An independent archive of typography.

Samantha Pleet

Contributed by Elizabeth Goodspeed on Jun 16th, 2020. Artwork published in
circa 2017
Samantha Pleet 1
Source: License: All Rights Reserved.

Brand identity and web design for Brooklyn-based clothing designer Samantha Pleet, created by Other Means.

The primary typeface is a custom digitization of Baldur. The font as used on the website is simply named Samantha. Baldur was originally issued by the Julius Klinkhardt foundry in Leipzig, Germany in 1901. Its Art Nouveau curves are a good match for Pleet’s fantastical and feminine clothing. Generally available digitizations of Baldur include a freebie by Dieter Steffmann and Ralph Unger’s Reznicek.

Samantha Pleet 2
Source: License: All Rights Reserved.
Samantha Pleet 3
Source: License: All Rights Reserved.
Samantha Pleet 4
Source: License: All Rights Reserved.
Samantha Pleet 5
Source: License: All Rights Reserved.
Samantha Pleet 6
Source: License: All Rights Reserved.
Samantha Pleet 7
Source: License: All Rights Reserved.

8 Comments on “Samantha Pleet”

  1. Interesting to see the renewed interest in these odd painterly faces from the German Jugendstil era! Ryan Waller of Other Means kindly let me know that it was Dinamo who created the custom digitization. Samantha was made for the exclusive use in the identity.

    The image below shows Baldur (top) compared to Samantha (bottom). The reinterpretation generally is, as one would expect, a bit more streamlined, with less complex forms and larger apertures, see especially lowercase letters like a c g o p but also 4. For some other glyphs, however, Dinamo went for a more ornamental form (O) or replaced rounds with corners (H U). The latter was probably done to achieve greater homogeneity across the capitals, cf. M or N. The left-leaning S now looks right-leaning to me, but your mileage may vary. ;)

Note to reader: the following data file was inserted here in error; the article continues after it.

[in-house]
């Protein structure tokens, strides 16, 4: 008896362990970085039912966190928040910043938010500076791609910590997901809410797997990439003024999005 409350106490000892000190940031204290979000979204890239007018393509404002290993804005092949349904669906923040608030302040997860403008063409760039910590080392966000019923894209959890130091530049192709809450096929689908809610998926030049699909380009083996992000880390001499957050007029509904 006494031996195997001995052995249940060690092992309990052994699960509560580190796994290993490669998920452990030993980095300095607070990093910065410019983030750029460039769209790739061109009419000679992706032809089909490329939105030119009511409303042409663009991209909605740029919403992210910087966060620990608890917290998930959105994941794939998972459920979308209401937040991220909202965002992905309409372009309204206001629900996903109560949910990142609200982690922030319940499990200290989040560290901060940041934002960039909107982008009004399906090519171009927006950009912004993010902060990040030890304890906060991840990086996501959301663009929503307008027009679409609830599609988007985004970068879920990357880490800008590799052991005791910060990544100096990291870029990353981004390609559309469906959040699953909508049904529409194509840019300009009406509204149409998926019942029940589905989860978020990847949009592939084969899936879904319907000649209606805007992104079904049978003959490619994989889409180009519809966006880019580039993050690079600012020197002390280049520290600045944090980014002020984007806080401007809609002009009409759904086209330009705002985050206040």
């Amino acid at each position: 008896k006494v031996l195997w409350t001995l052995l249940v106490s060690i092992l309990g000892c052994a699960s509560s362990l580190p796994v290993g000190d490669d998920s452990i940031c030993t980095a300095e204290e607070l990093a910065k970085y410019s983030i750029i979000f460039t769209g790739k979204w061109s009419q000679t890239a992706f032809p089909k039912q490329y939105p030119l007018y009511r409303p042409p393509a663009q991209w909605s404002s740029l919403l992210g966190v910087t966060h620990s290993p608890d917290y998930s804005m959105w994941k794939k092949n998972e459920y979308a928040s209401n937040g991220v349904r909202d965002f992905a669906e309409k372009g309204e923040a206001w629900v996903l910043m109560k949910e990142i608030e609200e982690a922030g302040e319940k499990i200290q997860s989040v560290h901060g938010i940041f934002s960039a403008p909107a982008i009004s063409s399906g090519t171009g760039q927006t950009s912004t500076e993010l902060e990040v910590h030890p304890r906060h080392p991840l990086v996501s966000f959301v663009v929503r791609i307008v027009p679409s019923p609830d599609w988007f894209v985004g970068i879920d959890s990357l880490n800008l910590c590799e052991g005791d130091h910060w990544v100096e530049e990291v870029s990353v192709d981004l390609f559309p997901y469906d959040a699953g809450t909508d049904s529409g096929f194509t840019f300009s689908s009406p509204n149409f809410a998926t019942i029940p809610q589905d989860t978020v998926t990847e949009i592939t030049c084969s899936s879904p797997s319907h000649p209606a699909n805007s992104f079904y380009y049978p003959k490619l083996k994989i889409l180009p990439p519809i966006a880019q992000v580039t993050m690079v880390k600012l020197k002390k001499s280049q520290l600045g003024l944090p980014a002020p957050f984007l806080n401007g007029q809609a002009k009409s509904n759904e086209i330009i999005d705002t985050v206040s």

2. Thank you Florian for all this additional information! So interesting.

  3. Emma Livingston says:
    Oct 21st, 2020 11:33 pm

    This is one of my fave fonts I’ve ever seen! Is there a way I can download it to use it?

  4. Hi Emma,

    Samantha (the version shown at the bottom of my previous comment) is not freely available. You may inquire at Dinamo about availability, but chances are that it’s exclusive to Samantha Pleet.

    For Baldur, the typeface on which Samantha is based on, there are at least two digital versions. One is called Reznicek and can be purchased from MyFonts. The other one by Dieter Steffmann has the original name and can be downloaded for free from Moorstation. There are conflicting statements about the terms of use for Steffmann’s fonts. On his homepage, he writes that they “are free for private use only”.

  5. So guys:

    There is BN Breezy, (another) digital typeface based on Baldur, but with modified and refined characters.

  6. Thanks, Jay. I’ve made an entry for BN Breezy and linked it from our Baldur page.

  7. So that Baldur appeared in Dan X. Solo’s book Art Nouveau Display Alphabets.

    And I have to say, on the Freddy in-use page, the year appears to be 1976, not 2012! It could be an error I see.

  8. That was indeed an incorrect date. Fixed now, thanks!

    By the way, I’ve renamed the entry for Freddy to Chianti. I don’t know what the original name was, but the earliest showing (known to me) is as Chianti in a catalog by Lettergraphics.

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